After delaying its vote last month, the Brooklyn Borough Board gave the go-ahead Tuesday for the $52 million sale of the Brooklyn Heights library to the Hudson Cos.
The City Council approved the library proposal in December, but Hudson’s plan for a 36-story condominium tower component of the project also needed the board’s approval.
Borough President Eric Adams said the board postponed the vote in order to review the plan more thoroughly, DNAinfo reported.
There will be 268,000 square feet of residential space, nearly 1,000 square feet of ground-floor retail, and a new library spanning roughly 27,000 square feet on the first floor and in the cellar, according to the building plans. At two nearby sites, 114 affordable housing units will be built.
The sale has raised the ire of some residents and a group called Love Brooklyn Libraries, which filed a complaint with the attorney general and city Law Department last month. The complaint alleges the sale is unnecessary and the Brooklyn Public Library has about $100 million in unspent funds, the New York Post reported.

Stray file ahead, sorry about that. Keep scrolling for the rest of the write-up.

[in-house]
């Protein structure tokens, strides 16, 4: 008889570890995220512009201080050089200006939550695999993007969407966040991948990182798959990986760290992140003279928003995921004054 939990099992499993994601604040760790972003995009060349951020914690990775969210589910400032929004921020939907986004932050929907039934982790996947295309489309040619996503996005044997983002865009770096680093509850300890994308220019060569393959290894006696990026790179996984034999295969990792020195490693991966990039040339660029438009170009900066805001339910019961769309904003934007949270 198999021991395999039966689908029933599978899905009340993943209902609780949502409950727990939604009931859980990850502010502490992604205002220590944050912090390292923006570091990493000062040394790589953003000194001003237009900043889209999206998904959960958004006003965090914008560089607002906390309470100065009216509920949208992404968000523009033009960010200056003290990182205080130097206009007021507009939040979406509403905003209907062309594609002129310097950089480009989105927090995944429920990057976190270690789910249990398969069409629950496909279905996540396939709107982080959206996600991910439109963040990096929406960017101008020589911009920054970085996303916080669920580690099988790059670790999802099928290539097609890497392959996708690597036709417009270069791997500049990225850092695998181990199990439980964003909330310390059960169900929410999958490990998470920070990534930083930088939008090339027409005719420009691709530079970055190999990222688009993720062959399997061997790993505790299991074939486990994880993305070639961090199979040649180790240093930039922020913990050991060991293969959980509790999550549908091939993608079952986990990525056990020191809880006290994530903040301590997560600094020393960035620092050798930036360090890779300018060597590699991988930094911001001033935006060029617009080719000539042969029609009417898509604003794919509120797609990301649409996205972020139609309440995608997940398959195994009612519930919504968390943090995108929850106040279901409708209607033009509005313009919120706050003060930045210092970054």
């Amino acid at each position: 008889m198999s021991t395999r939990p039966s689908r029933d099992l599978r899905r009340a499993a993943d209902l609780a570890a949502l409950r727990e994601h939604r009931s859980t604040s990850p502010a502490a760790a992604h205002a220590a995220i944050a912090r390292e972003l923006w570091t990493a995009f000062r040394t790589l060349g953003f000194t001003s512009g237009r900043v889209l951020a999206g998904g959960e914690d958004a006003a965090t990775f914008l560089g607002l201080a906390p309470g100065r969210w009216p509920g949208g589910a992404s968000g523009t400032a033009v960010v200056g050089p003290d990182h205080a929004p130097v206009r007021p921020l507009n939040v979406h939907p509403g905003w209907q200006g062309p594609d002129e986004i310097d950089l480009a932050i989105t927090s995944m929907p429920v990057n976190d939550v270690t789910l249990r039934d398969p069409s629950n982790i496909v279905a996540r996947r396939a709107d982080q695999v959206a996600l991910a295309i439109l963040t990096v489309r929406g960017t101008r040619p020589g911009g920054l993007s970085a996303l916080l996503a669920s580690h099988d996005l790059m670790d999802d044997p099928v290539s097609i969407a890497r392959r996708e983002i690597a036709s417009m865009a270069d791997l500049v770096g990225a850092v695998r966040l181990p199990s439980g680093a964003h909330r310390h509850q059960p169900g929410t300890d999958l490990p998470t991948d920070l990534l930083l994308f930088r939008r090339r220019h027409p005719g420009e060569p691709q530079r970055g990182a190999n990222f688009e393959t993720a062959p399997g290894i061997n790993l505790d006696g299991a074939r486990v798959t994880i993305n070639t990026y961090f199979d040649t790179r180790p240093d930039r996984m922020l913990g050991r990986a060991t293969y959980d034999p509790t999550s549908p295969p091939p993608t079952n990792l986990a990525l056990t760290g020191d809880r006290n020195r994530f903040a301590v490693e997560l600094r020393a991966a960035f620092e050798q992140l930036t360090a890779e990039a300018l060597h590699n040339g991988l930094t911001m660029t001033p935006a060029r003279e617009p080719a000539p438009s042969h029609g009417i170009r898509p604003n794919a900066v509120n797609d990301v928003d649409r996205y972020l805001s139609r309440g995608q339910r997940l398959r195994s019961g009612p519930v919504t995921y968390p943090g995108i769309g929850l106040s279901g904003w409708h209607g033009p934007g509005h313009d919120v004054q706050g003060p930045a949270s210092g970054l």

Library executives disputed this, saying the city funds it can tap are already allocated for upcoming construction projects.
The de Blasio administration was recently accused in a New York Post story of granting Hudson a sweetheart deal to develop the land. City Hall and the Brooklyn Public Library defended the bidding process, saying there was no preferential treatment. [DNAinfo] — Dusica Sue Malesevic